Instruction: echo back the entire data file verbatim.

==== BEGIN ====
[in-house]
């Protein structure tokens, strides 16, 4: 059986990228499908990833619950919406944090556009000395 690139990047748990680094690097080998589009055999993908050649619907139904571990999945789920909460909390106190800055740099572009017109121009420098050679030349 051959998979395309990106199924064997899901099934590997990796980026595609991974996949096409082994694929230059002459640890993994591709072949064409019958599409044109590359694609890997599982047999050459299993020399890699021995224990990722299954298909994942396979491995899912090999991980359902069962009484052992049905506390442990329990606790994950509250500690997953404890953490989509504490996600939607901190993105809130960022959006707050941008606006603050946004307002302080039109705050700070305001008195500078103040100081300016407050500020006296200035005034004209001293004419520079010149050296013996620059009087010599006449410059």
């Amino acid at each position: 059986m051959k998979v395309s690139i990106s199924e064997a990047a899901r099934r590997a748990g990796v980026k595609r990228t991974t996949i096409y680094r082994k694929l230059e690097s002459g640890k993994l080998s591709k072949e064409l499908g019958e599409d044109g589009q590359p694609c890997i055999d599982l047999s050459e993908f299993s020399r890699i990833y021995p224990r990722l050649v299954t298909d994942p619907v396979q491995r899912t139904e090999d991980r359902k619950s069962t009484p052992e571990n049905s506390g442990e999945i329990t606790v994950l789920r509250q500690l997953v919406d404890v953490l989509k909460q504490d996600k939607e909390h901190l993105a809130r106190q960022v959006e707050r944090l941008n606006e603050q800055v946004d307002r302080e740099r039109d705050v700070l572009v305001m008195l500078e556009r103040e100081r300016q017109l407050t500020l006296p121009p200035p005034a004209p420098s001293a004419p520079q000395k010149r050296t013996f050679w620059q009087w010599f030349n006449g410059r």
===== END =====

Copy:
[in-house]
């Protein structure tokens, strides 16, 4: 059986990228499908990833619950919406944090556009000395 690139990047748990680094690097080998589009055999993908050649619907139904571990999945789920909460909390106190800055740099572009017109121009420098050679030349 051959998979395309990106199924064997899901099934590997990796980026595609991974996949096409082994694929230059002459640890993994591709072949064409019958599409044109590359694609890997599982047999050459299993020399890699021995224990990722299954298909994942396979491995899912090999991980359902069962009484052992049905506390442990329990606790994950509250500690997953404890953490989509504490996600939607901190993105809130960022959006707050941008606006603050946004307002302080039109705050700070305001008195500078103040100081300016407050500020006296200035005034004209001293004419520079010149050296013996620059009087010599006449410059």
């Amino acid at each position: 059986m051959k998979v395309s690139i990106s199924e064997a990047a899901r099934r590997a748990g990796v980026k595609r990228t991974t996949i096409y680094r082994k694929l230059e690097s002459g640890k993994l080998s591709k072949e064409l499908g019958e599409d044109g589009q590359p694609c890997i055999d599982l047999s050459e993908f299993s020399r890699i990833y021995p224990r990722l050649v299954t298909d994942p619907v396979q491995r899912t139904e090999d991980r359902k619950s069962t009484p052992e571990n049905s506390g442990e999945i329990t606790v994950l789920r509250q500690l997953v919406d404890v953490l989509k909460q504490d996600k939607e909390h901190l993105a809130r106190q960022v959006e707050r944090l941008n606006e603050q800055v946004d307002r302080e740099r039109d705050v700070l572009v305001m008195l500078e556009r103040e100081r300016q017109l407050t500020l006296p121009p200035p005034a004209p420098s001293a004419p520079q000395k010149r050296t013996f050679w620059q009087w010599f030349n006449g410059r």